Some elements of life naturally appeal to our various senses; like the aroma of bacon in our nostrils or like a striking sunset in our vision, so Michael Kiske’s warm, velvety optimistic tones are an aural hot chocolate to our ears. It’s hard to hear his voice, whether it be over a racing Metal speedster or a lush acoustic ballad, and not feel some kind of affirming action has taken place. If Kiske and Devin Townsend were to record together, negativity as we know it would be evacuated from this ball of rock.
Kiske/Somerville is a bit of an unusual but oh-so-grin inducing proposition that is rock, Jim, but not as we know it, with its origins almost Simon Cowellesque. Basically Frontier Records have employed Mat Sinner (Sinner, natch, and Primal Fear) to write a bunch of songs for two people who are quite capable of writing their own, and who have been paired up to record together for the second time (Sinner also penning the self-titled debut of 2010).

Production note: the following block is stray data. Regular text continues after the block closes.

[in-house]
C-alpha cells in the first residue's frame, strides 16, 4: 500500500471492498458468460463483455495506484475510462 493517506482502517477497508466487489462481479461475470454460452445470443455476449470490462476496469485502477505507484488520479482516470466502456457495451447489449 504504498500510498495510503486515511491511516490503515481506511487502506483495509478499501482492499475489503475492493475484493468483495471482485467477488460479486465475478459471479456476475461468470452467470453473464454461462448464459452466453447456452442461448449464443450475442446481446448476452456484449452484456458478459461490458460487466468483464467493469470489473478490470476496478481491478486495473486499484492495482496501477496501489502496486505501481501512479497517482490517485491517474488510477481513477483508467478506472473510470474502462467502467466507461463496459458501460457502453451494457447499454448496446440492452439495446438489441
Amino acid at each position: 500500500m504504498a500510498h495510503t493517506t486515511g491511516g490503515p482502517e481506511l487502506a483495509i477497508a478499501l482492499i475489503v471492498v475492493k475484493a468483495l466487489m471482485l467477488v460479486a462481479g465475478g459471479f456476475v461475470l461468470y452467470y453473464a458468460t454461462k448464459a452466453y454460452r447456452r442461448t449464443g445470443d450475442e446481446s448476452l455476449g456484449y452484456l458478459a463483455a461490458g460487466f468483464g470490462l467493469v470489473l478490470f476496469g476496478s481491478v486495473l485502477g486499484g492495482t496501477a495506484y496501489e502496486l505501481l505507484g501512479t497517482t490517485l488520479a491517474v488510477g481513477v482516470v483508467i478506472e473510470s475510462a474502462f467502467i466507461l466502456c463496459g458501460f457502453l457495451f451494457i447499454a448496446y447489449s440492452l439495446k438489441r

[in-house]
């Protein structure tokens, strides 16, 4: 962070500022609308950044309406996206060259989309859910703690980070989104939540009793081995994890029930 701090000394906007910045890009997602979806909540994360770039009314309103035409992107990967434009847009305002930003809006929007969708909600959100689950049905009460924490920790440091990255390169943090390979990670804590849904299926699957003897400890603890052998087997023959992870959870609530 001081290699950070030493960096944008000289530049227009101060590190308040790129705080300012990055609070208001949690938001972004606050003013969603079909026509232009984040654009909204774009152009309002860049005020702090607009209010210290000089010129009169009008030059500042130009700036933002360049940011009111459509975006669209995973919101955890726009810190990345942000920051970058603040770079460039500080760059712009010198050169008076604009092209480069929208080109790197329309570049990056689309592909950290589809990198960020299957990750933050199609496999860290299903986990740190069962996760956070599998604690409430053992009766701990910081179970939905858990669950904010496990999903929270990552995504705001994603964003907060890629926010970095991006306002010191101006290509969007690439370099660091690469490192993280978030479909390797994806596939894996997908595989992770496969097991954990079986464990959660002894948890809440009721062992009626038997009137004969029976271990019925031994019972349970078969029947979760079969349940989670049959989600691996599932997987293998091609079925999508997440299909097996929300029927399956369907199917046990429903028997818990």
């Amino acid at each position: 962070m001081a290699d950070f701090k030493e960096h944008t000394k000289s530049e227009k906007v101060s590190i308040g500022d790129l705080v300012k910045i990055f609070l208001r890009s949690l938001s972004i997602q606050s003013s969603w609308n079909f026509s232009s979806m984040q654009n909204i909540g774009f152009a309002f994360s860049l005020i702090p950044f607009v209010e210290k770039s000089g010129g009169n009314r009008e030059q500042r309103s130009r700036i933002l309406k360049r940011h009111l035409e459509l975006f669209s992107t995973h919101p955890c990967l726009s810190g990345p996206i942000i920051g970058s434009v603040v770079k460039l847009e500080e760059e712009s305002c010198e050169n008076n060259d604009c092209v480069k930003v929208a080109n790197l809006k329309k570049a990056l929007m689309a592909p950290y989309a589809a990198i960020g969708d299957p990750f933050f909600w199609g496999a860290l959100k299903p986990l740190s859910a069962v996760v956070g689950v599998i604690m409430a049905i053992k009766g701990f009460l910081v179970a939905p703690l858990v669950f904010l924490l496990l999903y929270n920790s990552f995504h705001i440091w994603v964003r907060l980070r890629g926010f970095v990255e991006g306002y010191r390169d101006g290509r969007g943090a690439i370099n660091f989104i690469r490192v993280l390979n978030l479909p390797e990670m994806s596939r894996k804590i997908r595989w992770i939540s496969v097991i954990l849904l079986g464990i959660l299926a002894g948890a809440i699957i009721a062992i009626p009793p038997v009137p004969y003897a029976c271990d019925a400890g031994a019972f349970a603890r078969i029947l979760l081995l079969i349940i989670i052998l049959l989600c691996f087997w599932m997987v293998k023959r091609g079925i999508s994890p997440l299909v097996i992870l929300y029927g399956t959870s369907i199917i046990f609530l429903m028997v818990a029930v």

Since his banishment from Helloween Kiske, the greatest and most distinctive voice in Euro Metal, has nomadically wandered from project to project, including various solo albums, a reoccurring lead cast role in the theatre of Avantasia and (finally) his own heavier project Unisonic. Meanwhile Amanda Somerville has appeared with the glitterati of the Power Metal world in Kamelot, Edguy, Avantasia, and After Forever.
And, perhaps due to the oddity of the nature of its creation, in the main, it works. Most enjoyably, too. While the majority of the music beneath is uptempo Hard Rock (of the tinged by Power and Classic Metal variety), above the surface soar unconstrained, with unrefined joy clearly displayed, the twin voices of our protagonists, usually by means of call and answer; a verse for he, a verse for she, and a chorus where they meet to continue their tales of love.
While the backing music may, like the dodgiest of petrol gauges, swing from average to bloody good, and it all sits very comfortably in the type of garden we are well acquainted with, surprises are, well, nil. City Of Heroes, though, does what too few albums do and, like boobs in the hands, makes us feel good about ourselves.